If you are interested in contributing to the blog whether in relation to the Famine Tales project, or issues of food security more widely, please do get in touch with us at: we would love to hear from you!

You can find out more about the Famine Tales project from the details below, followed by a few of our favourite images from the project so far.








Cinnamon, Potatoes, and Quinoa

Drying freshly harvested quinoa in Titicaca lakeshore landscape, Peru. By Michael Hermann,; [CC BY-SA 3.0 (], via Wikimedia Commons

Drying freshly harvested quinoa in Titicaca lakeshore landscape, Peru. By Michael Hermann, 

As I started to tell people about the work I was doing on Harriet Martineau’s Cinnamon and Pearls, their immediate response was to compare the tale to a current issue of food security: quinoa.

Harriet Martineau (1802-1876)

Harriet Martineau (1802-1876)

Martineau, the first British female sociologist, writes of the monopoly of the East India Company in Ceylon, and their desire to create a market for cinnamon throughout the British Empire and its trading partners during the early nineteenth century. The result of the Company’s actions was, in Martineau’s narrative, twofold: the native Cingalese were no longer permitted to grow cinnamon of their own – it all belonged to the Company; and the market really wasn’t that interested in cinnamon, so crops had to be destroyed in order to decrease supply to match demand – in order to sustain suitably high prices.


Hoe men de Caneel schilt opt Eyland Ceylon [peeling cinnamon in Ceylon], c.1672. By Anonymous (engraver), Johannes Janssonius Waasbergen (publisher)

Peeling cinnamon in Ceylon, c.1672. By Anonymous (engraver), Johannes Janssonius Waasbergen (publisher)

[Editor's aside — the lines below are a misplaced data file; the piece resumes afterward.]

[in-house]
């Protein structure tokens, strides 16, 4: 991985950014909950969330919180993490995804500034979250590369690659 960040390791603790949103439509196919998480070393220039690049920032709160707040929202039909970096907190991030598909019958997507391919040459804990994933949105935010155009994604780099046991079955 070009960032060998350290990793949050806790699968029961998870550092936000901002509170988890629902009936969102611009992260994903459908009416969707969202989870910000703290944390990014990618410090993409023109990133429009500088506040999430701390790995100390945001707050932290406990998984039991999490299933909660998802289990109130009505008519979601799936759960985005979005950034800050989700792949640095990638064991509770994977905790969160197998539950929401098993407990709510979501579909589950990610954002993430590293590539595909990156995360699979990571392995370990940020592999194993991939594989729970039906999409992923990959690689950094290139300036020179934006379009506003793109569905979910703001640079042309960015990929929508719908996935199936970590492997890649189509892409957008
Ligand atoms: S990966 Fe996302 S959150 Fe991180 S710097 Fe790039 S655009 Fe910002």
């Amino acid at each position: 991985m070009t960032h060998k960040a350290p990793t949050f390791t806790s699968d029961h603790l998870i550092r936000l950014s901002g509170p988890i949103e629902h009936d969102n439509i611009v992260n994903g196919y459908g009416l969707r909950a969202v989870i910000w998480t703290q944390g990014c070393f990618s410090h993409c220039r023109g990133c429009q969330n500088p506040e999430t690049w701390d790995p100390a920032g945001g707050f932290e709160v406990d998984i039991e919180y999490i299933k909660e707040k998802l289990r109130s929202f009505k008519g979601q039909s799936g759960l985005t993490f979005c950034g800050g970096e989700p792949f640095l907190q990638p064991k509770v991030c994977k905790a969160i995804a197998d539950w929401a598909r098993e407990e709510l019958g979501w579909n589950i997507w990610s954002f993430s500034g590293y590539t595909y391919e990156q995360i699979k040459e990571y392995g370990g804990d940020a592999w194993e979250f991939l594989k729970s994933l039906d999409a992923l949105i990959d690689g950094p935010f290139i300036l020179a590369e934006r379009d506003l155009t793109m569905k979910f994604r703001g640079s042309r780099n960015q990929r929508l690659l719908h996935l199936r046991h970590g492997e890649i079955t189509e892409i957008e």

Now, for the shareholders in the East India Company, it stands to reason that they appreciated such care; however, for the Cingalese, these circumstances meant that they were no longer able to eat from a crop that had previously been a part of their staple diet. Food security conversations need to be critiqued in terms of whose food security the speakers are concerned about. A recent online article, for instance, wrote of the problems of supply ( in terms of the increased demand for quinoa in the United States. But it is important to realise that this ‘need’ is very new: it is constructed through discourses of healthy diets (particularly given the high protein content) and, importantly, ethics: for vegans and vegetarians, it is important that no animals were harmed in the making of their new food of lifestyle choice.


quinoa-packageExcept – animals ARE being harmed: the human animals, for whom for centuries, quinoa was the staple of their diet. Even from 2013 – declared the International Year of Quinoa by the UN – the Bolivian and Peruvian peasants who grew quinoa were suffering. Their supply needed to be exported—the West was demanding it—and they were getting paid for their crops. That does not mean they earned what we’d consider a ‘living wage,’ though, whereas previously they had a self-sustaining system of crops and harvests. It is, according to Joanna Blythman from The Guardian (, cheaper to buy imported junk food in these countries than it is to buy quinoa, and ‘in Lima, quinoa now costs more than chicken.’ Blythman also points out that land that had been used for diverse crops was now being transformed into ‘quinoa monoculture,’ depriving the local farmers of access to other foods as well as the quinoa they can’t afford.


The scene at Skibbereen, west Cork, in 1847. From a series of illustrations by Cork artist James Mahony (1810-1879), commissioned by Illustrated London News, 1847

Skibbereen, west Cork, in 1847. By  James Mahony, commissioned by Illustrated London News, 1847